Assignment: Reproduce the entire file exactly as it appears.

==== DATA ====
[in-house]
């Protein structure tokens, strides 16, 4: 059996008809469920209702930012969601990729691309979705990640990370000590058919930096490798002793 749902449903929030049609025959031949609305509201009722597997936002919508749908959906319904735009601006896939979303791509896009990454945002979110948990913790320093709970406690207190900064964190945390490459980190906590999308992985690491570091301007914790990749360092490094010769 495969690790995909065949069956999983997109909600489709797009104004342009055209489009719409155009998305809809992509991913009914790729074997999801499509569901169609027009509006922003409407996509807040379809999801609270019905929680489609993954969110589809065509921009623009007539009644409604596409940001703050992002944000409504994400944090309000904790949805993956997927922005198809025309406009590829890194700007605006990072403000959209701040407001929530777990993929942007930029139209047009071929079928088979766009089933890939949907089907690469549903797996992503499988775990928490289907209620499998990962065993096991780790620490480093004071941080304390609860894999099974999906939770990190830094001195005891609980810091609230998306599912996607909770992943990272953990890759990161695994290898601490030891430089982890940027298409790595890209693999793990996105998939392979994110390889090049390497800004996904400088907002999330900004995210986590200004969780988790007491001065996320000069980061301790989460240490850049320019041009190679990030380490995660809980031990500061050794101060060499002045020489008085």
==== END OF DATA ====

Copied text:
[in-house]
């Protein structure tokens, strides 16, 4: 059996008809469920209702930012969601990729691309979705990640990370000590058919930096490798002793 749902449903929030049609025959031949609305509201009722597997936002919508749908959906319904735009601006896939979303791509896009990454945002979110948990913790320093709970406690207190900064964190945390490459980190906590999308992985690491570091301007914790990749360092490094010769 495969690790995909065949069956999983997109909600489709797009104004342009055209489009719409155009998305809809992509991913009914790729074997999801499509569901169609027009509006922003409407996509807040379809999801609270019905929680489609993954969110589809065509921009623009007539009644409604596409940001703050992002944000409504994400944090309000904790949805993956997927922005198809025309406009590829890194700007605006990072403000959209701040407001929530777990993929942007930029139209047009071929079928088979766009089933890939949907089907690469549903797996992503499988775990928490289907209620499998990962065993096991780790620490480093004071941080304390609860894999099974999906939770990190830094001195005891609980810091609230998306599912996607909770992943990272953990890759990161695994290898601490030891430089982890940027298409790595890209693999793990996105998939392979994110390889090049390497800004996904400088907002999330900004995210986590200004969780988790007491001065996320000069980061301790989460240490850049320019041009190679990030380490995660809980031990500061050794101060060499002045020489008085």